It’s terrific to see an all female line up of writers this year. I know that statistically female writers in this country are up against some staggering odds, and gender bias in theatre is evident. Hopefully this will have a flow on effect into production! Advice to female playwrights is the same advice always. Write big ideas and write a lot. Enter every competition you are eligible for. Do not hesitate to tell people you’re a writer. Say yes a lot. Bring a positive open energy along with your work when you enter a rehearsal/reading space.
Director: Corey McMahon
Dramaturg: Jane Bodie
Cast: Blazey Best, Colin Friels, Haiha Le, Pearl Tan and Dan Wyllie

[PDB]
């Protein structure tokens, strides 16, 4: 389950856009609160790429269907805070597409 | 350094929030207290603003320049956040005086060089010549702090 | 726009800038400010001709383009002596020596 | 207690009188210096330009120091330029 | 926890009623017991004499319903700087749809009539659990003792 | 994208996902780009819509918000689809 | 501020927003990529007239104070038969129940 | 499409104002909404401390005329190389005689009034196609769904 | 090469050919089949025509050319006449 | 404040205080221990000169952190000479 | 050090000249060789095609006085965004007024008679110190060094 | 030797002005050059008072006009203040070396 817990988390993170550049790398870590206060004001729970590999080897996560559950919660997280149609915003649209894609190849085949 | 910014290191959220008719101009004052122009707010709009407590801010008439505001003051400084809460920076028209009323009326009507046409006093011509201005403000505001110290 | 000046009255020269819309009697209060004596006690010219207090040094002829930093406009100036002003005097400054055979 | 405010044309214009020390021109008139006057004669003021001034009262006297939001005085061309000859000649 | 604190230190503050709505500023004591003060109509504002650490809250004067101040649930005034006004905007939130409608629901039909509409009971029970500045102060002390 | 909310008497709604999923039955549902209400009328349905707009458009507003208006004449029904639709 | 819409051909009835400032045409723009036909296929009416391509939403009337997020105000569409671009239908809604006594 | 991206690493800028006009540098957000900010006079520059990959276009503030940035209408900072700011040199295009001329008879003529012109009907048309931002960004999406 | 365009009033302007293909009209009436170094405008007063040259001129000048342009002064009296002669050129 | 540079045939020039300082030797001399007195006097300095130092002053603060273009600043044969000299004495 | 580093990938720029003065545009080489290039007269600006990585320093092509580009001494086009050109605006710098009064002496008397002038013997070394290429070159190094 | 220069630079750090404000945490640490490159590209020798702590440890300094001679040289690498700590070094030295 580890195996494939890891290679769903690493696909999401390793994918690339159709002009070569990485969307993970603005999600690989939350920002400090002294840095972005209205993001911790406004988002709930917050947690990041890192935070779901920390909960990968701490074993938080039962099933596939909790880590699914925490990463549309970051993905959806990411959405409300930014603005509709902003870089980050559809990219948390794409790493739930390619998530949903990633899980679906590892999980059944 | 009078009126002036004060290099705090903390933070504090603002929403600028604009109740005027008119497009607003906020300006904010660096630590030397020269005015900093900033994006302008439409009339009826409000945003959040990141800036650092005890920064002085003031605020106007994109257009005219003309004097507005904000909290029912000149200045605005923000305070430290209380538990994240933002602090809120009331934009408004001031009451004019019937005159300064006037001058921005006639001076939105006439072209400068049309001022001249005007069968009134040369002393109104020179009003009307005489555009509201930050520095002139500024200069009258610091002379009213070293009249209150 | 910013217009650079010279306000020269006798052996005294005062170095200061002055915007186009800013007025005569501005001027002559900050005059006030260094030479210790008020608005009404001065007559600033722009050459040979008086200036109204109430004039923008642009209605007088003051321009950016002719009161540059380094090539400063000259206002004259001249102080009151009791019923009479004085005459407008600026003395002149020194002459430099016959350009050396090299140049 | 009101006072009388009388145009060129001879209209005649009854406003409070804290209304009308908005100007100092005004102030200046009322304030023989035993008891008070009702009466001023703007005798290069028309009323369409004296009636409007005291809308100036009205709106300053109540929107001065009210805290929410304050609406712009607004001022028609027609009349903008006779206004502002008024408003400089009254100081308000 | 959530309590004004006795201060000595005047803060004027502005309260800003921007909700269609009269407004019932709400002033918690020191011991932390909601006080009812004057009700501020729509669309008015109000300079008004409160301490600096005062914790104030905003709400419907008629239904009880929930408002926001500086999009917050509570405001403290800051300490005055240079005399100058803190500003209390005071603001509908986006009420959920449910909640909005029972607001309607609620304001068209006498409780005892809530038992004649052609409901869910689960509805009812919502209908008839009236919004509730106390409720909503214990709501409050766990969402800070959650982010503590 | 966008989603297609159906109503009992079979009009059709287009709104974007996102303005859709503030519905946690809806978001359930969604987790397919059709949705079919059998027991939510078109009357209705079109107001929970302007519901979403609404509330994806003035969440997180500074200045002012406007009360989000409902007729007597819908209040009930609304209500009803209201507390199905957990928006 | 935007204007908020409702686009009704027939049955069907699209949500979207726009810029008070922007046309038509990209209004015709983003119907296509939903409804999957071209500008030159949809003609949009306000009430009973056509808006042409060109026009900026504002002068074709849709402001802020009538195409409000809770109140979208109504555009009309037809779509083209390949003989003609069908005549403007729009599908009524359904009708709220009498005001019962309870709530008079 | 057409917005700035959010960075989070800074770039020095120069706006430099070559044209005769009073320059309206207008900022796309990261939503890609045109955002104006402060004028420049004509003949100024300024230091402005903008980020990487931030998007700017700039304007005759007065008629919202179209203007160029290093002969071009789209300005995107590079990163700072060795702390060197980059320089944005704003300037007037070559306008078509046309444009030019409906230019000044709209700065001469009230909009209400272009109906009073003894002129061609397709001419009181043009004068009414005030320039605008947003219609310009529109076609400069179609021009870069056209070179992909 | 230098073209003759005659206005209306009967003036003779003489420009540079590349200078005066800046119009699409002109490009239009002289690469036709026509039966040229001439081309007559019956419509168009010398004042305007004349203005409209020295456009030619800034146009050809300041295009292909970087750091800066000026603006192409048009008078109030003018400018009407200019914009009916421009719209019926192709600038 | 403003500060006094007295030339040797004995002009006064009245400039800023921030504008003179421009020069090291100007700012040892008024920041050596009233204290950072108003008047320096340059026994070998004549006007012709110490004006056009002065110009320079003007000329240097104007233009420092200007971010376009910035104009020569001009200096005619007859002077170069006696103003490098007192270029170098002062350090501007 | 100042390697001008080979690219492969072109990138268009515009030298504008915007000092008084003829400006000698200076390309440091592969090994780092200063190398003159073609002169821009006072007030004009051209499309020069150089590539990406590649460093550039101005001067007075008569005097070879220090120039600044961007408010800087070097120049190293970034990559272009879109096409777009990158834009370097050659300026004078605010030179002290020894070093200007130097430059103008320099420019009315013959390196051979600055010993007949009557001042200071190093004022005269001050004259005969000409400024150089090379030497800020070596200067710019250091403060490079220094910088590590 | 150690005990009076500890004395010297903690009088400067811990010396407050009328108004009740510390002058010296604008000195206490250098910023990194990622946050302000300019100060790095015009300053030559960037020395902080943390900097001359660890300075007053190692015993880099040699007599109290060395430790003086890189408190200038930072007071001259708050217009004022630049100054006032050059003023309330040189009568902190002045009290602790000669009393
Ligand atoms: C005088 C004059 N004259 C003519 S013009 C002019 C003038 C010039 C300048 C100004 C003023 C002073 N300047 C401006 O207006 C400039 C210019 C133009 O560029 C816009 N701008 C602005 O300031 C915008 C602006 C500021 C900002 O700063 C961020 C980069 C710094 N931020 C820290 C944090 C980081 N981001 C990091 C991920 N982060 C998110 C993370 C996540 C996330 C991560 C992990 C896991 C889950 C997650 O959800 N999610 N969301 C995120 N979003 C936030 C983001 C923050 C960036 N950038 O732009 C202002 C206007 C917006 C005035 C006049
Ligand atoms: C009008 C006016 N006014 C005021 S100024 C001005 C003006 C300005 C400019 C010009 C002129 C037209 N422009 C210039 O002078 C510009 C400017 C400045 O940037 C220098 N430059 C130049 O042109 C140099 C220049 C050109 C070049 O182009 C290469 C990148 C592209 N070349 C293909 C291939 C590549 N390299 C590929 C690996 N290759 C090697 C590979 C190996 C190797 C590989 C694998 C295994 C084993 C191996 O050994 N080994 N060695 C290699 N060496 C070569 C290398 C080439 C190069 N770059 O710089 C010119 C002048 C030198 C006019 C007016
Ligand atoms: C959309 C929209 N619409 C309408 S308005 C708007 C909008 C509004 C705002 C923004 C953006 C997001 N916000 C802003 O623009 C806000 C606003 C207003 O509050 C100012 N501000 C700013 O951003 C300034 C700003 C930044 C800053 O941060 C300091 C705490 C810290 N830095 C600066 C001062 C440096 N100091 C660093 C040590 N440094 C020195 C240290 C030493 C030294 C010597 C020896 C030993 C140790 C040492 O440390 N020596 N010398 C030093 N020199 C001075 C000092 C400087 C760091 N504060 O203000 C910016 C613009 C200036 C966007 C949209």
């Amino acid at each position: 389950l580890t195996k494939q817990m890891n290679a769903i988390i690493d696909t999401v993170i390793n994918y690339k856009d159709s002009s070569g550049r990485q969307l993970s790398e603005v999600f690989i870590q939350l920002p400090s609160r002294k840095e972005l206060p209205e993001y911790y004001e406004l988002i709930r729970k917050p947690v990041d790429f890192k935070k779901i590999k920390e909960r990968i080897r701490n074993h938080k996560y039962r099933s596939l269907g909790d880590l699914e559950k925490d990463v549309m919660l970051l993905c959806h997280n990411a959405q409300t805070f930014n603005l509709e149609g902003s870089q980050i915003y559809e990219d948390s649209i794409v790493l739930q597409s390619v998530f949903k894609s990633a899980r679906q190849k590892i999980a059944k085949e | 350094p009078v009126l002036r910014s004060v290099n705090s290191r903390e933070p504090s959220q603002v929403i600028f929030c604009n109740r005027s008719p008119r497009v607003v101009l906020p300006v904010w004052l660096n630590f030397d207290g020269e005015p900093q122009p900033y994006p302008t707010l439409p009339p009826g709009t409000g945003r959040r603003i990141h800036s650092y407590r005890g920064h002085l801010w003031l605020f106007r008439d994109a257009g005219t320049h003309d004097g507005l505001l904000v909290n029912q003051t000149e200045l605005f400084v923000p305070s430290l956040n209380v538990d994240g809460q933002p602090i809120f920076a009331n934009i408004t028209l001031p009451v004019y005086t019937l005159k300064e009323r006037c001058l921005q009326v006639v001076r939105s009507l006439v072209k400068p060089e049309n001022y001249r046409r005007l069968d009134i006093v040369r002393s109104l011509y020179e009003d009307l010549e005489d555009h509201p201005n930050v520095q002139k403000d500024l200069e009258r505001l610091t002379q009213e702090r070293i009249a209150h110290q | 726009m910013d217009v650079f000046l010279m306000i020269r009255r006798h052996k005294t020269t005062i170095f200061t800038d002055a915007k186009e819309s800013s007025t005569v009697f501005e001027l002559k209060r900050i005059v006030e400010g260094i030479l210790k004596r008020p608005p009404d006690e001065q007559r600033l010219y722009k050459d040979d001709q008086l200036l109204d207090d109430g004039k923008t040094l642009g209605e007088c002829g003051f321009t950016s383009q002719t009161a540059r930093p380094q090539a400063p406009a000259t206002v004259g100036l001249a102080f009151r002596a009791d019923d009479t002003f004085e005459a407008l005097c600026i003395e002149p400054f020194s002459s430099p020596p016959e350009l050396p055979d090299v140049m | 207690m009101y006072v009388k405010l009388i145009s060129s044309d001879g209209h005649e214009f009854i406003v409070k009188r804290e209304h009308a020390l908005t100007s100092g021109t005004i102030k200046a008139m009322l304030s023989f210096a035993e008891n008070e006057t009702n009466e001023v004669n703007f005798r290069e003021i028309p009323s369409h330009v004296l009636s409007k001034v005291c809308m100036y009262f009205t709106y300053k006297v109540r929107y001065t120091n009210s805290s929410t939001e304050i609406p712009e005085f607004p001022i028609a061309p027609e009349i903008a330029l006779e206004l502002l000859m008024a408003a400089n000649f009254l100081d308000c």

Friday 13 June, 2pm
Sunday 15 June, 6.30pm
|Kathryn Ash is a playwright, actor, dramaturg and co-founder of JUTE Theatre Company in Cairns. She has written over twenty works and has had sixteen professional seasons of her plays. One of her most successful works is Bag O’ Marbles, was read at the ANPC conference (2001), the ANPC/New York Dramatist’s Award winner (2002), published by Playlab Press (2002), and has received five professional seasons, including Queensland Theatre Company (2002) directed by Michael Gow. Other works include Flutter(shortlisted for the Queensland Premier’s Award 2003), Surviving Jonah Salt(2005), and Cake! (JUTE, 2010). Kathryn is currently working on several projects, notably a multi-playwright project for Brisbane Writer’s Festival.|